Bathroom Rough-In Plumbing Dimensions

Bathroom plumbing pipes

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Often the hardest part about installing plumbing in a bathroom is the rough-in stage. By way of contrast, the last step of connecting the sink, toilet, or tub can sometimes feel superfluous. If you get the rough-in right, you are most of the way toward project completion.

Roughing in bathroom plumbing is far less daunting when you understand how the system works. There are generally accepted plumbing rough-in measurements for sinks, toilets, and bathtubs or showers. In addition, fixture manufacturers typically provide rough-in specifications in their product literature. So, no guesswork or improvisation is needed. Simply follow the rough-in specs for perfect bathroom plumbing.

Check the standard dimensions against the manufacturer's specs to make sure they will work for your installation. All dimensions must be cross-checked against the local code, as this is the ultimate authority for your project.

Understanding Rough-In Dimension Terminology

When speaking of plumbing dimensions, it's important to understand the terminology. It's not just a matter of semantics; it's a matter of standardization and simplification. Centerline, for example, standardizes measurements and makes it easy to understand the distance between pipes without additional complicating factors like pipe width and pipe schedule or thickness.

Centerline: As with the term on-center, which is used for construction, the term "centerline" is an imaginary vertical line drawn through a key reference point, such as a drainpipe.

For an example of centerline: if two pipes are specified to be 10 inches apart centerline, you start the measuring tape or straightedge at the center of one pipe, then you measure 10 inches over to the center of the next pipe. You do not measure 10 inches between the edges of the pipes.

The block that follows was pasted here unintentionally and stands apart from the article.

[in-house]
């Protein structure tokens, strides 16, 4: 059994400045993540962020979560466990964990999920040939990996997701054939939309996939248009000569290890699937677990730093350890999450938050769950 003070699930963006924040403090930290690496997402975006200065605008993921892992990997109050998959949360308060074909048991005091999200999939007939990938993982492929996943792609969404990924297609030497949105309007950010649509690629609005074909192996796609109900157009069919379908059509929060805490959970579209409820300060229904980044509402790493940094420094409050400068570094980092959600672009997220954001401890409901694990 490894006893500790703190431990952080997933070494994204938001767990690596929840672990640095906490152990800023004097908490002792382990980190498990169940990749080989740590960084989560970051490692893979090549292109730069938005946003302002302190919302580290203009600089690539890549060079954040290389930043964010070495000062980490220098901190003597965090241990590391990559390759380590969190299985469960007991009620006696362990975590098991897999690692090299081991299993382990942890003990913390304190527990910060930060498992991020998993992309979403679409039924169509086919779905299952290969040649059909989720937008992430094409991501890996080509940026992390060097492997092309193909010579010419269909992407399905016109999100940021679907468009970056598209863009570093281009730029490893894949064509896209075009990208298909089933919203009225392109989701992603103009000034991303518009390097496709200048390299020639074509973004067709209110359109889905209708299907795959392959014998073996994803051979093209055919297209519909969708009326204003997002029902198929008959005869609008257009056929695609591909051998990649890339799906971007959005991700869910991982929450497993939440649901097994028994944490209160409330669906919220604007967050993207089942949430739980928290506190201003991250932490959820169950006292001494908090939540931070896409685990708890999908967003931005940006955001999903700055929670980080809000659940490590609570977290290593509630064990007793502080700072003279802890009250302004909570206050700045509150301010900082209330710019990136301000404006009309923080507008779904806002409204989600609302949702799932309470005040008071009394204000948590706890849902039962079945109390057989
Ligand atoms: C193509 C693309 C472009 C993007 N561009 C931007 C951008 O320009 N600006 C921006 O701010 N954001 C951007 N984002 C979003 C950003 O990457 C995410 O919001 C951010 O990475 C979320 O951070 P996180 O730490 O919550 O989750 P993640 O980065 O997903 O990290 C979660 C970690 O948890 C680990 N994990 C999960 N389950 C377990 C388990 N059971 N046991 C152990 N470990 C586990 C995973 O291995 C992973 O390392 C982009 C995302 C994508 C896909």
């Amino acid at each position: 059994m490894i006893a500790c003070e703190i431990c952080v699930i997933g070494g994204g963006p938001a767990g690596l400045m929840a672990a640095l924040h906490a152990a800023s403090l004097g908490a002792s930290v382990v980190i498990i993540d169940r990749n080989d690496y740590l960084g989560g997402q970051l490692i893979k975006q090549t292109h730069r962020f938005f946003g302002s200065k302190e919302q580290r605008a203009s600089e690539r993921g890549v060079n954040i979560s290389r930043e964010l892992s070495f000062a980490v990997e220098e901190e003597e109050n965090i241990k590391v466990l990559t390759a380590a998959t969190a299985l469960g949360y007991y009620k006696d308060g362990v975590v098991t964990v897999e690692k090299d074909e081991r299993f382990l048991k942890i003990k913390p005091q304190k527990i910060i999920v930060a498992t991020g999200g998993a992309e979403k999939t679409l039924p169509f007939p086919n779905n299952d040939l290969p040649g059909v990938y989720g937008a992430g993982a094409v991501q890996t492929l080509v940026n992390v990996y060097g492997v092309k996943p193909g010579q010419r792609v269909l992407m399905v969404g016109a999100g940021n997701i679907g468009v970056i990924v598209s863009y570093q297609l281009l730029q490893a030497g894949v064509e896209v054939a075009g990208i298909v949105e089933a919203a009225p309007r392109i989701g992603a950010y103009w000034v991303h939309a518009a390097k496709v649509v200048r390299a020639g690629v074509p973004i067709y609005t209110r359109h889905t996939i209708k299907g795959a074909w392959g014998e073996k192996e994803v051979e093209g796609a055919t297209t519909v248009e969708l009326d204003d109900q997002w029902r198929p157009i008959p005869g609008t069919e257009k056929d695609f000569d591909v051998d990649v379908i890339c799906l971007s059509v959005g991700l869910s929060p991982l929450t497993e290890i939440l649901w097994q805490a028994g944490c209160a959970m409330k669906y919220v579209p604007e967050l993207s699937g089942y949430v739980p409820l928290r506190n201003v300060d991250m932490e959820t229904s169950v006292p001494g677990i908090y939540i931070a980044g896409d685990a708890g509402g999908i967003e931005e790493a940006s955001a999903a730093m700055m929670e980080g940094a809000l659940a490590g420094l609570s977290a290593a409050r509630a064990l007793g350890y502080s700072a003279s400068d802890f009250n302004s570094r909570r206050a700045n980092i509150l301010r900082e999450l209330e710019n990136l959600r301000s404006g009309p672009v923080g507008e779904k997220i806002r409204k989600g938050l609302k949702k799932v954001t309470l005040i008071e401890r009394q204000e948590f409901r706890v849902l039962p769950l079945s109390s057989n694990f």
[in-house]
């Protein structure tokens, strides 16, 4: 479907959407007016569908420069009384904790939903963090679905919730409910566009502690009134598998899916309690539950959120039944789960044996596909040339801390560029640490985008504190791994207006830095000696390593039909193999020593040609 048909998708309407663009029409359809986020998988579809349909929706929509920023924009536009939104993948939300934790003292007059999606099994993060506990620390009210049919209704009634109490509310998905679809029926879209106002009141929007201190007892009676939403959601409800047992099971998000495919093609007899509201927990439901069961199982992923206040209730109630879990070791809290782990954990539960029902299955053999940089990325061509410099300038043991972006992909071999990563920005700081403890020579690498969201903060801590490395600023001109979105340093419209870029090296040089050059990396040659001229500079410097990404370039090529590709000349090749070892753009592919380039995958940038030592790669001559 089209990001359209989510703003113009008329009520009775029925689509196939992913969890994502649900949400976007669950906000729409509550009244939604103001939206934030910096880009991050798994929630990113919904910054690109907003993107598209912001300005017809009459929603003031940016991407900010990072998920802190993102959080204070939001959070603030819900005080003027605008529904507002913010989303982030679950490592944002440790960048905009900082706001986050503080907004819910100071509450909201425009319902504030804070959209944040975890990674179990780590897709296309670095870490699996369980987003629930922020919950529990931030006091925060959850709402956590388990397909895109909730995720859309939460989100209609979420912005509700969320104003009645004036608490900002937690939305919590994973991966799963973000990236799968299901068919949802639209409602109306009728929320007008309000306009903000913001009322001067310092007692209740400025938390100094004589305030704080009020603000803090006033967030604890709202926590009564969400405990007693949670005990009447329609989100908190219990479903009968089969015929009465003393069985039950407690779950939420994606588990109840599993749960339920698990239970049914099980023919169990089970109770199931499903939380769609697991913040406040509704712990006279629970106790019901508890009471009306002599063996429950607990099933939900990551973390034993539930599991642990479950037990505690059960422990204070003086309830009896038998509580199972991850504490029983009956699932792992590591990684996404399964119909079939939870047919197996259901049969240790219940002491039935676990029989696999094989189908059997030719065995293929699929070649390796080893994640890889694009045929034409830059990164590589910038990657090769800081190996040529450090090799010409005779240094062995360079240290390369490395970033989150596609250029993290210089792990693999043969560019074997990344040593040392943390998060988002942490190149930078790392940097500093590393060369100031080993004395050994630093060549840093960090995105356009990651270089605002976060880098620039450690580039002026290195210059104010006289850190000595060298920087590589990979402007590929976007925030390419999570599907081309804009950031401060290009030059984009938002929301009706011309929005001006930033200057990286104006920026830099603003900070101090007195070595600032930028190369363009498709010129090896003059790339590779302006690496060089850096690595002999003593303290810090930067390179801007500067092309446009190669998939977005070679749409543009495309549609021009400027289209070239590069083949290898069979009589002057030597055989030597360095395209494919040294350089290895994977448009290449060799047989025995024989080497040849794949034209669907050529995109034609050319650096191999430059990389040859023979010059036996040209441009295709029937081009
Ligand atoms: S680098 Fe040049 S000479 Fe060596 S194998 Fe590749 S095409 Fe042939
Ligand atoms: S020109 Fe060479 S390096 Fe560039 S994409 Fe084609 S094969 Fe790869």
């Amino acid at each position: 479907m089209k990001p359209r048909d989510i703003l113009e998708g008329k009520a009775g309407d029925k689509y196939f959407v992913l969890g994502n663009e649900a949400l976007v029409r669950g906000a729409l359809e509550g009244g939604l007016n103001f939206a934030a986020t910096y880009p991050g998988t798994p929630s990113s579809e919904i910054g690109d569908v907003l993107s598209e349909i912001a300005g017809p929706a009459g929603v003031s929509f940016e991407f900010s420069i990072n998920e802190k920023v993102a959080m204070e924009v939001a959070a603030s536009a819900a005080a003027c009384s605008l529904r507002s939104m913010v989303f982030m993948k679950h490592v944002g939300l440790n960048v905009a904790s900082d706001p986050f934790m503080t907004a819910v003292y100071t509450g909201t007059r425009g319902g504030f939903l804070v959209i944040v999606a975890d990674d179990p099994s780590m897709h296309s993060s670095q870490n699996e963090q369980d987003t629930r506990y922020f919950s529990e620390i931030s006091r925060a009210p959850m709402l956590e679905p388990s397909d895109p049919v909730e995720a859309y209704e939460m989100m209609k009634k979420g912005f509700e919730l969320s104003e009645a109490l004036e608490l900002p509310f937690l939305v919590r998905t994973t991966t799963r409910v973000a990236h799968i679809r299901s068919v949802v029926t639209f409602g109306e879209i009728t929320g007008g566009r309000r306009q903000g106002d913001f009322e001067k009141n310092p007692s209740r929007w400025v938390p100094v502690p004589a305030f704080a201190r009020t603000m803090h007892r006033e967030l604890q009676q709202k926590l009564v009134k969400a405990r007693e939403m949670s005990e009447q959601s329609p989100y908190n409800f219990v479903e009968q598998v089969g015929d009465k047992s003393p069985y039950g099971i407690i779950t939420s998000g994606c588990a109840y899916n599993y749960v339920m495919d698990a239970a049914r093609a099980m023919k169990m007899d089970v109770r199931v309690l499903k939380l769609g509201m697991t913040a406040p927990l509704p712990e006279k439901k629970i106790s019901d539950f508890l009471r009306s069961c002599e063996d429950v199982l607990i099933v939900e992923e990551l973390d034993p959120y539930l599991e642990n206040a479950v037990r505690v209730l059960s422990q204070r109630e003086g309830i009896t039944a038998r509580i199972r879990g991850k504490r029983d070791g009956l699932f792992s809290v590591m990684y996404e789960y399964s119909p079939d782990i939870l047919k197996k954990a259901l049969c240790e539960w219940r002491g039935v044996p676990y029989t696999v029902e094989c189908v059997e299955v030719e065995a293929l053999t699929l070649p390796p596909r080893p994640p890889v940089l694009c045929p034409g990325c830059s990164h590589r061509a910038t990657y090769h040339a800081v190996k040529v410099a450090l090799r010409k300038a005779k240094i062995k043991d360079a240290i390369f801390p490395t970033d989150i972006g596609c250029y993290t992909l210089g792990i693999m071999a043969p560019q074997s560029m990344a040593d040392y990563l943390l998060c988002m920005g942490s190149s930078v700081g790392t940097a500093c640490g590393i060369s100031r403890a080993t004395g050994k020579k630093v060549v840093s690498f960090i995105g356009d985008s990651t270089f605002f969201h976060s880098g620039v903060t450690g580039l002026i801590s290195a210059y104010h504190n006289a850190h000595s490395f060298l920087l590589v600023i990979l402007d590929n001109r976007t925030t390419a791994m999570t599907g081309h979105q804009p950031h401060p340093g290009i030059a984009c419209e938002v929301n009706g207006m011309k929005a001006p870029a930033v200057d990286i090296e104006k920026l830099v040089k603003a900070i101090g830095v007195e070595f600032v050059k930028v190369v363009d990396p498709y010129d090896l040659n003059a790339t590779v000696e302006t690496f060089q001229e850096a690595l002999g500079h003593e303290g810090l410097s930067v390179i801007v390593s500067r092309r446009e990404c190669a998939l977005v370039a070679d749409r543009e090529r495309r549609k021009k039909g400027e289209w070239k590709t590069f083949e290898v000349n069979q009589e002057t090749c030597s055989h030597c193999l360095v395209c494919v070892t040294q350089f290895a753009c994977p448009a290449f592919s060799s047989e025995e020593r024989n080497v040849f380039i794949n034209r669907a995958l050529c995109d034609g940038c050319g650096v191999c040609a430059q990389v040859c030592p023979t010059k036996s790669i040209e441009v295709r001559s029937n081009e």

Base floor height: The base floor is considered to be the subfloor in new construction or the top of the finish floor (or floor covering) for bathroom remodel work.

Not all dimensions are set in stone; consider these dimensions to be general guidelines. They will vary according to your bathroom. Consult the instructions that come with the fixture (sink, tub, etc.) for more precise dimensions.

Supply line/discharge or drain: With bathroom plumbing, pipes either bring water in or take water out. Pipes that deliver fresh water to the bathroom are called supply lines or supply pipes. The braided flexible line that leads into the toilet to fill the tank is an example of a supply line. So are the hot and cold lines under the sink or behind the wall of the shower. Yet the thicker pipe under the sink that removes gray water is a drain line or discharge line.

  Toilet Sink Shower/Tub
Supply Line (Vertical) 8 1/4" 2" to 3" higher than drain pipe 80" shower; 20 to 22" tub; spout 4" above tub rim
Supply Line (Horizontal) 6" max from center 4" to left and right of center 8" apart